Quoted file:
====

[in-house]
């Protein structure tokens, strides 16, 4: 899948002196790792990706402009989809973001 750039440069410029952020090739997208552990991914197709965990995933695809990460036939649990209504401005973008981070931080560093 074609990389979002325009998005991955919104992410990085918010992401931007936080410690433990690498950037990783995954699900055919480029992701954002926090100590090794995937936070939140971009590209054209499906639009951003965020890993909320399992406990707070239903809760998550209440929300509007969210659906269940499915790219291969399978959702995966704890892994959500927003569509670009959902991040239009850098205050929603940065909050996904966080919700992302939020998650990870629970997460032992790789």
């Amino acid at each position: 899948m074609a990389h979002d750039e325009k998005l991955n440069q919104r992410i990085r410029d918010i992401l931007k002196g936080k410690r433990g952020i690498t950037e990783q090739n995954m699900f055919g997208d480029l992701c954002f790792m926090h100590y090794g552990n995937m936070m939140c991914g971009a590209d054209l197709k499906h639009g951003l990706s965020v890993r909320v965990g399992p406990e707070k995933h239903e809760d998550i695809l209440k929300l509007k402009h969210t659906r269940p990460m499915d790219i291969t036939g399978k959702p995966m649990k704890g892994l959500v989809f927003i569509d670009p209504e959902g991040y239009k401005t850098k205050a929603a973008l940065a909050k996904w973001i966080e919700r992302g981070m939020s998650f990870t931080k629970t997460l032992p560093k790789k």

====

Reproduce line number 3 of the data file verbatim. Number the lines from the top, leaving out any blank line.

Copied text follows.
């Amino acid at each position: 899948m074609a990389h979002d750039e325009k998005l991955n440069q919104r992410i990085r410029d918010i992401l931007k002196g936080k410690r433990g952020i690498t950037e990783q090739n995954m699900f055919g997208d480029l992701c954002f790792m926090h100590y090794g552990n995937m936070m939140c991914g971009a590209d054209l197709k499906h639009g951003l990706s965020v890993r909320v965990g399992p406990e707070k995933h239903e809760d998550i695809l209440k929300l509007k402009h969210t659906r269940p990460m499915d790219i291969t036939g399978k959702p995966m649990k704890g892994l959500v989809f927003i569509d670009p209504e959902g991040y239009k401005t850098k205050a929603a973008l940065a909050k996904w973001i966080e919700r992302g981070m939020s998650f990870t931080k629970t997460l032992p560093k790789k």